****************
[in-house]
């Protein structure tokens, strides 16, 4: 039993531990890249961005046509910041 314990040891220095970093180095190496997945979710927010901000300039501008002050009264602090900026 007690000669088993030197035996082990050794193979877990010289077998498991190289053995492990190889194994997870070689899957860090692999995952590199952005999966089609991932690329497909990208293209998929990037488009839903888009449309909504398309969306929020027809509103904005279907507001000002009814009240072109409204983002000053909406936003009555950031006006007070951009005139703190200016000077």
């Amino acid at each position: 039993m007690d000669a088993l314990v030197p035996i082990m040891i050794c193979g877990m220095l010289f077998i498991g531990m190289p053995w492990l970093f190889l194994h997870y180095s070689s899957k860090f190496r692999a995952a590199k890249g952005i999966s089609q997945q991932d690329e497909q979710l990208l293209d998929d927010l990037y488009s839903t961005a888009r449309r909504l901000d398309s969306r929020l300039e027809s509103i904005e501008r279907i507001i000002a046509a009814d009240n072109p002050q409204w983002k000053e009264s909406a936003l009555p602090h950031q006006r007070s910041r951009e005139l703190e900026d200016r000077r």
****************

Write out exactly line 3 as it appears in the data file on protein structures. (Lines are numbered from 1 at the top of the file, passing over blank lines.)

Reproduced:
């Amino acid at each position: 039993m007690d000669a088993l314990v030197p035996i082990m040891i050794c193979g877990m220095l010289f077998i498991g531990m190289p053995w492990l970093f190889l194994h997870y180095s070689s899957k860090f190496r692999a995952a590199k890249g952005i999966s089609q997945q991932d690329e497909q979710l990208l293209d998929d927010l990037y488009s839903t961005a888009r449309r909504l901000d398309s969306r929020l300039e027809s509103i904005e501008r279907i507001i000002a046509a009814d009240n072109p002050q409204w983002k000053e009264s909406a936003l009555p602090h950031q006006r007070s910041r951009e005139l703190e900026d200016r000077r």